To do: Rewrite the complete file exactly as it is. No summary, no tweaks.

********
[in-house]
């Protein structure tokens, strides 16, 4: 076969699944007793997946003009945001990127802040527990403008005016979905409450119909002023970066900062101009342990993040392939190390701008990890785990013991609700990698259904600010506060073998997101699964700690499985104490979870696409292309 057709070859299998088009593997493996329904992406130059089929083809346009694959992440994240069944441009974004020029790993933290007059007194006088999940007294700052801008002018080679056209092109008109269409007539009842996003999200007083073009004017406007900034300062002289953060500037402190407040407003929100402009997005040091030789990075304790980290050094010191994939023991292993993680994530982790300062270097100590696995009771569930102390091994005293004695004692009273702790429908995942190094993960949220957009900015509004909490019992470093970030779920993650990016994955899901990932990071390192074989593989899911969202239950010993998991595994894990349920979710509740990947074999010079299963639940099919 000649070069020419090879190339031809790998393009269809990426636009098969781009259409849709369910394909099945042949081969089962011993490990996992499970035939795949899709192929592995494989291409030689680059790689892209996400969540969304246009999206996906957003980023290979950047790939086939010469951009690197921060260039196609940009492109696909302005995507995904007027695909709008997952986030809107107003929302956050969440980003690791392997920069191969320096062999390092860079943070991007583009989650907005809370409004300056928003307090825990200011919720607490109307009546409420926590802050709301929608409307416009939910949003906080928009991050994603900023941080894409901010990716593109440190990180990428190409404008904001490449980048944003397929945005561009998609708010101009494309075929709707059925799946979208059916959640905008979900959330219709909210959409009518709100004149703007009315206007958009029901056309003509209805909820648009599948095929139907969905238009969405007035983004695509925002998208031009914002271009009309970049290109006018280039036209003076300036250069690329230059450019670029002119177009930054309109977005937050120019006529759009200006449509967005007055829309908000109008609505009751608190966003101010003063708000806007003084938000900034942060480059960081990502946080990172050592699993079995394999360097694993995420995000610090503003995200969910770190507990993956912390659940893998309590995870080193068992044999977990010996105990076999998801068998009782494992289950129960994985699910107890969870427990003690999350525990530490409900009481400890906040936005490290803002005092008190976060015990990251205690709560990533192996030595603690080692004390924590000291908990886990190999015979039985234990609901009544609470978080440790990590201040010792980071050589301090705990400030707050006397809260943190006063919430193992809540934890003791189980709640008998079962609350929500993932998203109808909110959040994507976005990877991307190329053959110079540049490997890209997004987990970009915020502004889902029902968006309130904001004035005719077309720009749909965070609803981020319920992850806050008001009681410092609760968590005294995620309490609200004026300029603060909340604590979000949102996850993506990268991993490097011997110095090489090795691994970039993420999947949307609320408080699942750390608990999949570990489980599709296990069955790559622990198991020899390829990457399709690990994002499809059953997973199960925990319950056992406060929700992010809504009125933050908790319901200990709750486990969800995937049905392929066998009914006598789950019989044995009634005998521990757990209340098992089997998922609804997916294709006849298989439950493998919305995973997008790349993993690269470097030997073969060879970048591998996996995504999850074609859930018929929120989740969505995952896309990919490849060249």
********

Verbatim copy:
[in-house]
């Protein structure tokens, strides 16, 4: 076969699944007793997946003009945001990127802040527990403008005016979905409450119909002023970066900062101009342990993040392939190390701008990890785990013991609700990698259904600010506060073998997101699964700690499985104490979870696409292309 057709070859299998088009593997493996329904992406130059089929083809346009694959992440994240069944441009974004020029790993933290007059007194006088999940007294700052801008002018080679056209092109008109269409007539009842996003999200007083073009004017406007900034300062002289953060500037402190407040407003929100402009997005040091030789990075304790980290050094010191994939023991292993993680994530982790300062270097100590696995009771569930102390091994005293004695004692009273702790429908995942190094993960949220957009900015509004909490019992470093970030779920993650990016994955899901990932990071390192074989593989899911969202239950010993998991595994894990349920979710509740990947074999010079299963639940099919 000649070069020419090879190339031809790998393009269809990426636009098969781009259409849709369910394909099945042949081969089962011993490990996992499970035939795949899709192929592995494989291409030689680059790689892209996400969540969304246009999206996906957003980023290979950047790939086939010469951009690197921060260039196609940009492109696909302005995507995904007027695909709008997952986030809107107003929302956050969440980003690791392997920069191969320096062999390092860079943070991007583009989650907005809370409004300056928003307090825990200011919720607490109307009546409420926590802050709301929608409307416009939910949003906080928009991050994603900023941080894409901010990716593109440190990180990428190409404008904001490449980048944003397929945005561009998609708010101009494309075929709707059925799946979208059916959640905008979900959330219709909210959409009518709100004149703007009315206007958009029901056309003509209805909820648009599948095929139907969905238009969405007035983004695509925002998208031009914002271009009309970049290109006018280039036209003076300036250069690329230059450019670029002119177009930054309109977005937050120019006529759009200006449509967005007055829309908000109008609505009751608190966003101010003063708000806007003084938000900034942060480059960081990502946080990172050592699993079995394999360097694993995420995000610090503003995200969910770190507990993956912390659940893998309590995870080193068992044999977990010996105990076999998801068998009782494992289950129960994985699910107890969870427990003690999350525990530490409900009481400890906040936005490290803002005092008190976060015990990251205690709560990533192996030595603690080692004390924590000291908990886990190999015979039985234990609901009544609470978080440790990590201040010792980071050589301090705990400030707050006397809260943190006063919430193992809540934890003791189980709640008998079962609350929500993932998203109808909110959040994507976005990877991307190329053959110079540049490997890209997004987990970009915020502004889902029902968006309130904001004035005719077309720009749909965070609803981020319920992850806050008001009681410092609760968590005294995620309490609200004026300029603060909340604590979000949102996850993506990268991993490097011997110095090489090795691994970039993420999947949307609320408080699942750390608990999949570990489980599709296990069955790559622990198991020899390829990457399709690990994002499809059953997973199960925990319950056992406060929700992010809504009125933050908790319901200990709750486990969800995937049905392929066998009914006598789950019989044995009634005998521990757990209340098992089997998922609804997916294709006849298989439950493998919305995973997008790349993993690269470097030997073969060879970048591998996996995504999850074609859930018929929120989740969505995952896309990919490849060249």